July 10th 2018 | article by Richard Lowes
It has long been accepted that CRPS can spread from its initial presenting site to other (sometimes remote) areas of the body. For most people with CRPS, the prospect of their condition spreading is understandably their greatest fear.
The exact mechanism behind the spread of CRPS remains unclear but there are two studies that have been published in the last 20 years which purport to examine whether there is any obvious pattern to this spread.
Before considering the results of these studies, it is worth taking a moment to consider the types of terminology often used in describing the spread of CRPS:
- Contiguous Spread – refers to the (usually) gradual enlargement of the area originally affected, commonly moving up the limb or body.
- Contralateral or Mirror Image Spread – refers to the appearance of symptoms on the opposite side of the body in an area closely matching the location of the area originally affected.
- Independent Spread – refers to the appearance of symptoms in an area distant to and non-contiguous from the area originally affected.
- Ipsilateral Spread – refers to spread on the same side of the body as the area originally affected.
- Diagonal Spread – refers to the appearance of symptoms in the limb diagonally opposite to the one originally affected.
As mentioned above, there are principally two studies to consider. However, identifying patterns between these studies is virtually impossible. In addition to very small sample sizes, each study had somewhat different objectives and criteria.
The results of the larger study were published in the Journal of Neural Transmission in 2011 and involved a retrospective study of 185 people with CRPS. However, this study seems to have considered the spread of CRPS to other limbs only and not contiguous spread or independent spread. The results were summarised as follows:
“We set out to determine patterns of spread of CRPS and the factors that are associated with spread. Our results show that CRPS usually affects one limb but in some cases it spreads to another limb, most often in a contralateral (53%) or ipsilateral (32%) pattern and usually without secondary trauma. A diagonal pattern of spread was nearly always triggered by a new trauma. Spontaneous spread and spread after a separate trauma followed different patterns.”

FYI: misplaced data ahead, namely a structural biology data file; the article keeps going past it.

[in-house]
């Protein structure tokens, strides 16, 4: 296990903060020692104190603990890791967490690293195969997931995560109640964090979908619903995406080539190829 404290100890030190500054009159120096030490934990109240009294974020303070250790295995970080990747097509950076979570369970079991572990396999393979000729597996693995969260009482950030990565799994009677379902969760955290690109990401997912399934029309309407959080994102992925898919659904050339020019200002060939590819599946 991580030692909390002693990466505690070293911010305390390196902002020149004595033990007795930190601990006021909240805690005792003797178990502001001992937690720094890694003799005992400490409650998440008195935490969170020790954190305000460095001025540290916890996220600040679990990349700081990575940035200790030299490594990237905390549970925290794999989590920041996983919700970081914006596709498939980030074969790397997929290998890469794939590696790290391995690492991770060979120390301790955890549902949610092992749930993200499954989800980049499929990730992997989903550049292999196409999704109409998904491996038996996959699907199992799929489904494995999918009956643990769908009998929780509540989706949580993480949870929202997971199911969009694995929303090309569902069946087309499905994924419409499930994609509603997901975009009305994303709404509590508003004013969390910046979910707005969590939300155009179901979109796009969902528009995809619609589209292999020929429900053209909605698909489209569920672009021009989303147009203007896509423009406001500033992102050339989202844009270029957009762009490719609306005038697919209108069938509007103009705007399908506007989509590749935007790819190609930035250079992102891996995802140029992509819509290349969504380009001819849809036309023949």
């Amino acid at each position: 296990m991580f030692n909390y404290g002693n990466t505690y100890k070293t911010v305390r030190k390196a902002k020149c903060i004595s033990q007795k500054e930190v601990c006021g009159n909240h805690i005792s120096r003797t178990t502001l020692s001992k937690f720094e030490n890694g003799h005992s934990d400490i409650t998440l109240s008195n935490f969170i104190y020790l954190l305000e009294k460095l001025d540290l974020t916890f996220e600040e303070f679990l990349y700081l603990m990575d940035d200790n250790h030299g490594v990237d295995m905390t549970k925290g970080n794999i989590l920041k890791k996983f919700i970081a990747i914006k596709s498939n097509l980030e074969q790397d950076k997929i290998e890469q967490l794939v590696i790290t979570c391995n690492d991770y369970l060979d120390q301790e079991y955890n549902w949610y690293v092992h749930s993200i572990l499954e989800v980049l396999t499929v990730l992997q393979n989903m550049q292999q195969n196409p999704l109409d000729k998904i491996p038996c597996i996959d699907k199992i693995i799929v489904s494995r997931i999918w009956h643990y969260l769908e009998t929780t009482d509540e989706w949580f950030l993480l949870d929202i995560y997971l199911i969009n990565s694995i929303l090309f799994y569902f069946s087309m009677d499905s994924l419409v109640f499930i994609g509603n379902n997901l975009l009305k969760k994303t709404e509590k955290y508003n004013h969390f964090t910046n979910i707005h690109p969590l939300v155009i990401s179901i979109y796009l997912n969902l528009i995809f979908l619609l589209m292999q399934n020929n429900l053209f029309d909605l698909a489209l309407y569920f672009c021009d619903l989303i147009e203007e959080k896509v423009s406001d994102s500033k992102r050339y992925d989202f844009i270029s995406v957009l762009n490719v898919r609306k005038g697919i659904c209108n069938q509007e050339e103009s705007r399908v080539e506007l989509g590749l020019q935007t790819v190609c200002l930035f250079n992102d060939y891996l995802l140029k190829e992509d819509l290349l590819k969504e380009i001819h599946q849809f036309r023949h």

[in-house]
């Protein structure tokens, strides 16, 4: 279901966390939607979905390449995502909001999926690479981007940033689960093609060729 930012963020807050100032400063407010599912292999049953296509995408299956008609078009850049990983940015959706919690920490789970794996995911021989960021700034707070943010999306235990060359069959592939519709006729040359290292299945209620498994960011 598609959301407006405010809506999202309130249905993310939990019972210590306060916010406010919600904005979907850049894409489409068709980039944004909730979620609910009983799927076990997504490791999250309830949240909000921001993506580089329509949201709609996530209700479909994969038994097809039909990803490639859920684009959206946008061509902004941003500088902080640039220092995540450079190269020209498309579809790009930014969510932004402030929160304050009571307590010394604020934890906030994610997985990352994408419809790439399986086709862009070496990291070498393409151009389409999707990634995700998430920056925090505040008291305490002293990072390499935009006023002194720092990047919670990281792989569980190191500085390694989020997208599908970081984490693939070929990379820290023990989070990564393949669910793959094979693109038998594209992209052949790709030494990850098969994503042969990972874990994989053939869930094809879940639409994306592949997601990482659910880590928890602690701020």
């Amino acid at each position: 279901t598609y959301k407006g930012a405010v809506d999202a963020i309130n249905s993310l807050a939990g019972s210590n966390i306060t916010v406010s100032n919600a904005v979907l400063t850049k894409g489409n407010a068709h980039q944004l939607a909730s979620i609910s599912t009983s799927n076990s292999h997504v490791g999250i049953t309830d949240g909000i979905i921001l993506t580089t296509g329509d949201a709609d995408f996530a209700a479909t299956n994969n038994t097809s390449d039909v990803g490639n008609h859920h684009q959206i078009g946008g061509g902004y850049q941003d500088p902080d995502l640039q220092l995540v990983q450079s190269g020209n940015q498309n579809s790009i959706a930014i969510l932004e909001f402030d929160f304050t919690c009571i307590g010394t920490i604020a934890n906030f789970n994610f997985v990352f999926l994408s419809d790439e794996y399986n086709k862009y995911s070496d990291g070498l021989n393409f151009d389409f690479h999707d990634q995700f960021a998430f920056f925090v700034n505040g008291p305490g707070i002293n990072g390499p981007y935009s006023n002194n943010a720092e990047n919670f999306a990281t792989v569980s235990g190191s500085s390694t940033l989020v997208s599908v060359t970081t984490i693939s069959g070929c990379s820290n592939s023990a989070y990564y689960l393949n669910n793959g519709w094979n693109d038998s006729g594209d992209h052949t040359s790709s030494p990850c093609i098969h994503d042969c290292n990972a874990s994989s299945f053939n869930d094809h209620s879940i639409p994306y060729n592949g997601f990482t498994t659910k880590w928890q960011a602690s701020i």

Of interest, this study did identify that the “median interval between the occurrence in the first and second limb was 21 months.”
In a much smaller study published way back in 2000, 27 patients were studied retrospectively. It was reported that:
“Three patterns of spread were identified. ‘Contiguous spread (CS)’ was noted in all 27 cases and was characterized by a gradual and significant enlargement of the area affected initially. ‘Independent spread (IS)’ was noted in 19 patients (70%)…’Mirror-image spread (MS)’ was noted in four patients (15%)…Only five patients (19%) suffered from CS alone; 70% also had IS, 11% also had MS, and one patient had all three kinds of spread.”
Can we learn anything useful from these studies?
The only areas where the studies overlap seems to be in relation to mirror-image spread, but even there the percentage of those affected differed wildly; 49% (2011) and 15% (2000). The sample size in both studies was extremely low, particularly in the study published in 2000. Perhaps that goes some little way to accounting for the considerable disparity in those results.
Despite the tiny sample size of only 27, perhaps the two most worrying statistics appear in the results of the 2000 study:
“Contiguous spread was noted in all 27 cases and was characterized by a gradual and significant enlargement of the area affected initially” [my emphasis].
“Independent spread was noted in [70% of] patients”.
Even treating those figures with caution, for anybody with CRPS they will make terrifying reading.
Clearly, attaining a better understanding of both the nature and mechanism of the spread of CRPS is hugely important. Identifying patterns (if any) in that spread will be fundamental to achieving such an understanding. A large scale, multi-centre study examining patterns of spread is long overdue.
Source: article published with permission of BLB Solicitors